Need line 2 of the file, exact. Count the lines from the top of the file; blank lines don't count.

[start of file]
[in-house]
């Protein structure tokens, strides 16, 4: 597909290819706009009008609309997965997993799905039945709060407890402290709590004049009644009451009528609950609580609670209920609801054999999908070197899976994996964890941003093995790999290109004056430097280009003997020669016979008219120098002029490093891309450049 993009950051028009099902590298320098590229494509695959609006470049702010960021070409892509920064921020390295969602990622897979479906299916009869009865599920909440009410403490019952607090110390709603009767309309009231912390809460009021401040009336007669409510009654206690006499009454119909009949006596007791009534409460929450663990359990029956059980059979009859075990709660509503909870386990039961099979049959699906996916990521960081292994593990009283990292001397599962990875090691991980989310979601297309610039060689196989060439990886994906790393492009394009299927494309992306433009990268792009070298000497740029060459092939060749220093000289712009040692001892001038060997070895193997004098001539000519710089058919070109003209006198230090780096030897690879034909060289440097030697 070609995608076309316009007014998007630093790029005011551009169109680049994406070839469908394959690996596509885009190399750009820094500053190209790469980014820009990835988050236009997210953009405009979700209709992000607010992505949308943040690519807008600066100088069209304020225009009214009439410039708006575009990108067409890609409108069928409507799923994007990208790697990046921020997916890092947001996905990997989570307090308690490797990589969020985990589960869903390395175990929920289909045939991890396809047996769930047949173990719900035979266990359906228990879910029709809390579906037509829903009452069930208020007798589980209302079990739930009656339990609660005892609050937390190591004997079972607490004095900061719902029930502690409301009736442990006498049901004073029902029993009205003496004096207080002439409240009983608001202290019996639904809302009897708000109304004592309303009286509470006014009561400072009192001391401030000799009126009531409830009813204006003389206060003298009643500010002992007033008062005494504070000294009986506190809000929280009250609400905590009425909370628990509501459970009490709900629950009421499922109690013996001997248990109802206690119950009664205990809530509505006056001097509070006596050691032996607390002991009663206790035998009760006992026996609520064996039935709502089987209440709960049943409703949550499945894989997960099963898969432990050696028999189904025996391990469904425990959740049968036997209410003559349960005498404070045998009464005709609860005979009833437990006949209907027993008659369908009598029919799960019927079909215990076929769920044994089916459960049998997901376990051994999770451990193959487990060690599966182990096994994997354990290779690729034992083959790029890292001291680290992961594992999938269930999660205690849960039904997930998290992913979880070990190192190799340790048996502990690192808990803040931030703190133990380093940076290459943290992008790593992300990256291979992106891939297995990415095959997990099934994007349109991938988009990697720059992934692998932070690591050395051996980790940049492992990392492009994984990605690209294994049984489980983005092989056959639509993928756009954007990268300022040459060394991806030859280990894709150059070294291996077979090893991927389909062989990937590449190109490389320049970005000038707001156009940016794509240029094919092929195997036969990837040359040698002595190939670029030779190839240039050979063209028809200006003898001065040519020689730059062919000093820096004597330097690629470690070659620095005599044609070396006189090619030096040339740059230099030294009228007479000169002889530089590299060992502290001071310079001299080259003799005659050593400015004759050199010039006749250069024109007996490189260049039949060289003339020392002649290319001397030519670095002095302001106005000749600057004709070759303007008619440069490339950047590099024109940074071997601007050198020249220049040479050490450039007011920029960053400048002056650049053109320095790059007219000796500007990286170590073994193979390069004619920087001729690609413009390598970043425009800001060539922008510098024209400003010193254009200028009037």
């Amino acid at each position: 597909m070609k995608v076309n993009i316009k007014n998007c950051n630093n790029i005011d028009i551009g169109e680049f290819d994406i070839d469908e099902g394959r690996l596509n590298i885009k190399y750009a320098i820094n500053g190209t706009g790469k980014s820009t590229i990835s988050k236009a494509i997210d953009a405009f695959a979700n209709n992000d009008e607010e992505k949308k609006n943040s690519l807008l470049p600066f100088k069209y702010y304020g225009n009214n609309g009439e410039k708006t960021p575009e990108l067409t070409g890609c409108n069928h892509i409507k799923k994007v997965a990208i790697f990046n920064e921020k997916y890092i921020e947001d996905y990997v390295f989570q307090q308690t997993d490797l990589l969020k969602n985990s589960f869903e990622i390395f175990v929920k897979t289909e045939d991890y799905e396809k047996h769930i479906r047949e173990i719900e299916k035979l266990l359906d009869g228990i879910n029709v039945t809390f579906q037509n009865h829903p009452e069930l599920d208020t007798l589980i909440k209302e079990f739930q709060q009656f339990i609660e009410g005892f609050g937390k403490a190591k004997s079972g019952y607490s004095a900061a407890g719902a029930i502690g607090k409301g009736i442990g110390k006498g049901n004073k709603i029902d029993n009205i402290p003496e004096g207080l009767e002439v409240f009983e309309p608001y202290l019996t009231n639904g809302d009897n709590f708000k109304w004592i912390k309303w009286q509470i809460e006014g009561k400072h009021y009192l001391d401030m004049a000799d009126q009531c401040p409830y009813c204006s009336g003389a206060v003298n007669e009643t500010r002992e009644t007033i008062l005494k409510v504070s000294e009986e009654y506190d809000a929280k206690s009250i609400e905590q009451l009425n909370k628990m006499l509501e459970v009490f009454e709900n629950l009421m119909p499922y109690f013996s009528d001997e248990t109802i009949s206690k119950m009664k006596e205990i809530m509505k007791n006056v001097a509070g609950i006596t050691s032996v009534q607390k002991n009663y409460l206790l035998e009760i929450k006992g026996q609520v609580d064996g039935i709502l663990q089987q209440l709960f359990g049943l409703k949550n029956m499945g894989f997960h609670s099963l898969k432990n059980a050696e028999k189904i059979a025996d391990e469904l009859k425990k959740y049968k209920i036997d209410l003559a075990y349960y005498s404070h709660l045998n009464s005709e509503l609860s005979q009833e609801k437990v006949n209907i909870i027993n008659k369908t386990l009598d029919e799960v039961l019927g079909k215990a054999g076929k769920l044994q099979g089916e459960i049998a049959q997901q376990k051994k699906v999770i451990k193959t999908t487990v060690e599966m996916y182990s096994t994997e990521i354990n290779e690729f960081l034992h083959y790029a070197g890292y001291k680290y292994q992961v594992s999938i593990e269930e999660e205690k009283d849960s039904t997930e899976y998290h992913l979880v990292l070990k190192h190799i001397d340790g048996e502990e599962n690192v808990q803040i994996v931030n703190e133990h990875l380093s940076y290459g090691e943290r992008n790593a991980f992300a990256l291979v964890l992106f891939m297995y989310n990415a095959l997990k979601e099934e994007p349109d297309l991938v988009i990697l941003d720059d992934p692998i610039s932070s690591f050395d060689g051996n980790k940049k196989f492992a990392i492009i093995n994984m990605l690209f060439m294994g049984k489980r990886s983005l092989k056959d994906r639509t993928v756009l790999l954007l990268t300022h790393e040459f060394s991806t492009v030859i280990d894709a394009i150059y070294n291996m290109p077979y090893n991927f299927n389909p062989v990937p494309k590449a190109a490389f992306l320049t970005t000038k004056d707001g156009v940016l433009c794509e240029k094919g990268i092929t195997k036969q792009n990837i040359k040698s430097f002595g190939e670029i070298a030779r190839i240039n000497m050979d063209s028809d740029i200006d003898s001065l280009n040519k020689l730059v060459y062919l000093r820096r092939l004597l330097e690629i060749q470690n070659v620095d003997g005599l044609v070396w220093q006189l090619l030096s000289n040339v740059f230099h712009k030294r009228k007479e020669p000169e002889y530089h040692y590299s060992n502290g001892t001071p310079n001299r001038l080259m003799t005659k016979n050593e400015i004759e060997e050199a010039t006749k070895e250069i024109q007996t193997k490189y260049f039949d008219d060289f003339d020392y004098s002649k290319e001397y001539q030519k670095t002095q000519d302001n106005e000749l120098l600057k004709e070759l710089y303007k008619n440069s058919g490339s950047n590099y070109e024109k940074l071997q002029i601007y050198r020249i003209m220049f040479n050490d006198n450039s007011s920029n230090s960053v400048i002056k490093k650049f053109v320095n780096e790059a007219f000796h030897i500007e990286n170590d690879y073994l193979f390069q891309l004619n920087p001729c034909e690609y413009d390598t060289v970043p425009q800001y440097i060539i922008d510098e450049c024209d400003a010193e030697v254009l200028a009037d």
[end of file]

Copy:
């Protein structure tokens, strides 16, 4: 597909290819706009009008609309997965997993799905039945709060407890402290709590004049009644009451009528609950609580609670209920609801054999999908070197899976994996964890941003093995790999290109004056430097280009003997020669016979008219120098002029490093891309450049 993009950051028009099902590298320098590229494509695959609006470049702010960021070409892509920064921020390295969602990622897979479906299916009869009865599920909440009410403490019952607090110390709603009767309309009231912390809460009021401040009336007669409510009654206690006499009454119909009949006596007791009534409460929450663990359990029956059980059979009859075990709660509503909870386990039961099979049959699906996916990521960081292994593990009283990292001397599962990875090691991980989310979601297309610039060689196989060439990886994906790393492009394009299927494309992306433009990268792009070298000497740029060459092939060749220093000289712009040692001892001038060997070895193997004098001539000519710089058919070109003209006198230090780096030897690879034909060289440097030697 070609995608076309316009007014998007630093790029005011551009169109680049994406070839469908394959690996596509885009190399750009820094500053190209790469980014820009990835988050236009997210953009405009979700209709992000607010992505949308943040690519807008600066100088069209304020225009009214009439410039708006575009990108067409890609409108069928409507799923994007990208790697990046921020997916890092947001996905990997989570307090308690490797990589969020985990589960869903390395175990929920289909045939991890396809047996769930047949173990719900035979266990359906228990879910029709809390579906037509829903009452069930208020007798589980209302079990739930009656339990609660005892609050937390190591004997079972607490004095900061719902029930502690409301009736442990006498049901004073029902029993009205003496004096207080002439409240009983608001202290019996639904809302009897708000109304004592309303009286509470006014009561400072009192001391401030000799009126009531409830009813204006003389206060003298009643500010002992007033008062005494504070000294009986506190809000929280009250609400905590009425909370628990509501459970009490709900629950009421499922109690013996001997248990109802206690119950009664205990809530509505006056001097509070006596050691032996607390002991009663206790035998009760006992026996609520064996039935709502089987209440709960049943409703949550499945894989997960099963898969432990050696028999189904025996391990469904425990959740049968036997209410003559349960005498404070045998009464005709609860005979009833437990006949209907027993008659369908009598029919799960019927079909215990076929769920044994089916459960049998997901376990051994999770451990193959487990060690599966182990096994994997354990290779690729034992083959790029890292001291680290992961594992999938269930999660205690849960039904997930998290992913979880070990190192190799340790048996502990690192808990803040931030703190133990380093940076290459943290992008790593992300990256291979992106891939297995990415095959997990099934994007349109991938988009990697720059992934692998932070690591050395051996980790940049492992990392492009994984990605690209294994049984489980983005092989056959639509993928756009954007990268300022040459060394991806030859280990894709150059070294291996077979090893991927389909062989990937590449190109490389320049970005000038707001156009940016794509240029094919092929195997036969990837040359040698002595190939670029030779190839240039050979063209028809200006003898001065040519020689730059062919000093820096004597330097690629470690070659620095005599044609070396006189090619030096040339740059230099030294009228007479000169002889530089590299060992502290001071310079001299080259003799005659050593400015004759050199010039006749250069024109007996490189260049039949060289003339020392002649290319001397030519670095002095302001106005000749600057004709070759303007008619440069490339950047590099024109940074071997601007050198020249220049040479050490450039007011920029960053400048002056650049053109320095790059007219000796500007990286170590073994193979390069004619920087001729690609413009390598970043425009800001060539922008510098024209400003010193254009200028009037």